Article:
There have been reports of adverse events including skin irritation and bruising, infection, anemia, burns, and panniculitis with cupping. However, in several of these cases the procedure was performed by an untrained individual rather than a trained professional.1

Although these results show promise for the use of cupping in dermatology, most “studies and reports were carried out using a small sample size and qualitatively assessed the efficacy of treatments,” concluded  Soliman and colleagues.1 “More studies, and preferably randomized controlled trials, are needed to truly demonstrate the role of cupping in treating dermatological conditions.”

Dermatology Advisor checked in with co-author Amor Khachemoune, MD, FAAD, FACMS, of the department of dermatology at the State University of New York Downstate Medical Center in Brooklyn, for a brief discussion regarding cupping.

Dermatology Advisor: Overall, what is known thus far about the benefits of cupping in dermatology?

Amor Khachemoune, MD: There is scientific data suggesting that cupping in its traditional and modified forms is effective in several infectious and inflammatory dermatologic conditions such as herpes zoster with postherpetic neuralgia, erysipelas, acne vulgaris, eczema, and psoriasis.

Dermatology Advisor: What are the proposed mechanisms underlying these effects?

Dr Khachemoune: Our understanding of the exact mechanisms of action for cupping in all of its forms is still in its infancy. The proposed therapeutic effects of wet cupping may be linked to the excretion of oxidants from the body. There is also an increase in oxygenated hemoglobin in the area of cupping. In addition, increased heat shock protein 70 (HSP70) and beta-endorphin expression were noted in patients treated with cupping.6

Dermatology Advisor: What are some top takeaways for clinicians interested in cupping?

Dr Khachemoune: As there is no standardized regimen that is advocated to be effective in managing any of the dermatologic conditions I mentioned, clinicians interested in cupping should be cautious about recommending cupping for the management of other skin conditions that have established management protocols and guidelines.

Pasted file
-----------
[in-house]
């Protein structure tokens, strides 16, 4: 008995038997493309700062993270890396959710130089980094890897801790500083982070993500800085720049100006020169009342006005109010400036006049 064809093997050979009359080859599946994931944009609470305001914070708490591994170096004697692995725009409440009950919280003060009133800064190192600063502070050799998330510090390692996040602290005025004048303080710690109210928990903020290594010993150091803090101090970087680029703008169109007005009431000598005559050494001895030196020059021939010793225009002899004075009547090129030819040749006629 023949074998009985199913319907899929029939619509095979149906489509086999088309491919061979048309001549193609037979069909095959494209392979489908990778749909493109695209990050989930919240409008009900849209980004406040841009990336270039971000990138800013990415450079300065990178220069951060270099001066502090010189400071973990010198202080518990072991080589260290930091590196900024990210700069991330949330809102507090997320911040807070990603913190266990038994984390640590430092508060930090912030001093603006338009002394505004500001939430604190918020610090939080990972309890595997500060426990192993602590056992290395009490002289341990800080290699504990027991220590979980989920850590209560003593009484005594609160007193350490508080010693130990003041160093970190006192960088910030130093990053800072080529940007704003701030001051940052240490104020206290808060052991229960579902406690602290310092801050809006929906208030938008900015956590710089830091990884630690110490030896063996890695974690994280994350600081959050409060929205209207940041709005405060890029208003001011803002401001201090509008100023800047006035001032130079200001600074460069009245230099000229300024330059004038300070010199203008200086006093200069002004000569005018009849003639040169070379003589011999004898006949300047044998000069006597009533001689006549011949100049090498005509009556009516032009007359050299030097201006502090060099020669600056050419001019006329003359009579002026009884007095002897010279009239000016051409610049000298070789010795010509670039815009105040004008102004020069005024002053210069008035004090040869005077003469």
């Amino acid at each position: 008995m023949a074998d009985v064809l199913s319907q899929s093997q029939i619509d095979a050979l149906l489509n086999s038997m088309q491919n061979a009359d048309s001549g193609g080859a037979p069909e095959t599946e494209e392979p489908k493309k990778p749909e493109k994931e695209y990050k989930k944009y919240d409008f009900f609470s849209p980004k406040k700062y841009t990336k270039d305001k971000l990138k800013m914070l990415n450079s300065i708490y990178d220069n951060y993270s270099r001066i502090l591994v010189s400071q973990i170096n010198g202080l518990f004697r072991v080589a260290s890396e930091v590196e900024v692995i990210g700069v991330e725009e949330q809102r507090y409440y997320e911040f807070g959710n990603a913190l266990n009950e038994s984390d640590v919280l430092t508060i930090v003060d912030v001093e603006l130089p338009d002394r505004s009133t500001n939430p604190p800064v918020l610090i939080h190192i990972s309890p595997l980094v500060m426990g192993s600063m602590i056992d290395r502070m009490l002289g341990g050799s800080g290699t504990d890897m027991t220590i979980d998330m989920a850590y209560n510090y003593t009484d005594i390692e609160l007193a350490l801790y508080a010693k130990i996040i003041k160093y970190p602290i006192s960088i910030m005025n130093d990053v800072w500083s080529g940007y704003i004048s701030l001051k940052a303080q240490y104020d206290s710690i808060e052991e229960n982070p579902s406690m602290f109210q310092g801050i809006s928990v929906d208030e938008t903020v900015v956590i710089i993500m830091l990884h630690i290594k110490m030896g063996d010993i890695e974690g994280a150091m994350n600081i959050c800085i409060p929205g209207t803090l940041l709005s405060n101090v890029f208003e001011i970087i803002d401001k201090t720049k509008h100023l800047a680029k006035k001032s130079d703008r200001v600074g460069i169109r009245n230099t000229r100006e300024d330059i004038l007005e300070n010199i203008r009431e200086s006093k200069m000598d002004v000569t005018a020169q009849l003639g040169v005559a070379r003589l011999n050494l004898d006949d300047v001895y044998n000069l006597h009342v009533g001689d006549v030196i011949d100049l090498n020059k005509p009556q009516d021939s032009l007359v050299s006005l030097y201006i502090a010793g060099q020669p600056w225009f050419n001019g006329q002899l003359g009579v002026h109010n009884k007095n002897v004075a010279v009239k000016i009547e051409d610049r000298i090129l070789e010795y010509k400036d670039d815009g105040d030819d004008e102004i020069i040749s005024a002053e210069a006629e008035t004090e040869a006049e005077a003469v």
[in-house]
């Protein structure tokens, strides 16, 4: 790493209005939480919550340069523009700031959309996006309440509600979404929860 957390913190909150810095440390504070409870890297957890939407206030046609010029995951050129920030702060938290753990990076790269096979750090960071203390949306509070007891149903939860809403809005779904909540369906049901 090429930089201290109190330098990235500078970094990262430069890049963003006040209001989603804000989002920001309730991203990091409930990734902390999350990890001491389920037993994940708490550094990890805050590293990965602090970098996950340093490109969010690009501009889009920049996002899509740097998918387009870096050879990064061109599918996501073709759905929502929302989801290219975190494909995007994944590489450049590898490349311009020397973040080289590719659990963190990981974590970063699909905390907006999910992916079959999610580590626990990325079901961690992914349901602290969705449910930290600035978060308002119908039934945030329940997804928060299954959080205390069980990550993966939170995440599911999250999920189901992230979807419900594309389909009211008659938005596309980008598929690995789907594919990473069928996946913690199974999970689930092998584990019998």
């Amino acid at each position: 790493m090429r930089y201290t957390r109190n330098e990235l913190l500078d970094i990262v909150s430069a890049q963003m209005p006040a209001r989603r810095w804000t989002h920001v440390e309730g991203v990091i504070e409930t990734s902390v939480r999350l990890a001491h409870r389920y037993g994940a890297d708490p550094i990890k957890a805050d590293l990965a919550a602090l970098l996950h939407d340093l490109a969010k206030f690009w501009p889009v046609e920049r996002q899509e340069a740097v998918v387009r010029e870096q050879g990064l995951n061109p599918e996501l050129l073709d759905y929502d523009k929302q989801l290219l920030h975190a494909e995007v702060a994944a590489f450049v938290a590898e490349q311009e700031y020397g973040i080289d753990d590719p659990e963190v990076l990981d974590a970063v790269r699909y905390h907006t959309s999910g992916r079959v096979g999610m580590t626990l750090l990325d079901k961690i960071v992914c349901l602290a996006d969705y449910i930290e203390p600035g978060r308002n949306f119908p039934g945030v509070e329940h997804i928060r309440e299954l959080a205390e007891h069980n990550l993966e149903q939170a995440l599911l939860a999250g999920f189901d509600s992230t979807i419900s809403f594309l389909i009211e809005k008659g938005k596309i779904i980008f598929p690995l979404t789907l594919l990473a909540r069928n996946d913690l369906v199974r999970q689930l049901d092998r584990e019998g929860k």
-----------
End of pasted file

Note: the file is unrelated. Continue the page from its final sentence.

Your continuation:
Dermatology Advisor: What further research is needed in this area?

Dr Khachemoune: More standardized protocols of research should be developed to assess the efficacy of cupping for the management of skin conditions and to compare it with other treatment modalities.

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  1. Soliman Y, Hamed N, Khachemoune A. Cupping in dermatology: a critical review and update. Acta Dermatovenerol Alp Pannonica Adriat. 2018; 27(2):103-110.
  2. National Center for Complementary and Integrative Health. Complementary, alternative, or integrative Health: What’s in a name? https://nccih.nih.gov/health/integrative-health Accessed April 17, 2019.
  3. National Center for Complementary and Integrative Health. Cupping. https://nccih.nih.gov/health/cupping?nav=govd Accessed April 11, 2019.
  4. Rozenfeld E, Kalichman L New is the well-forgotten old: The use of dry cupping in musculoskeletal medicine. J Bodyw Mov Ther.. 2016; 20(1):173-178.
  5. Yao J, Li NF. Clinical observation on pricking and blood-letting and cupping with a three-edge needle for treatment of acute eczema. Zhongguo Zhen Jiu. 2007;27(6):424-426.
  6. Subadi I,  Nugraha B, Laswati H, Josomuljono H. Pain relief with wet cupping therapy in rats is mediated by heat shock protein 70 and ß-endorphin. Iran J Med Sci. 2017; 42(4): 384-391.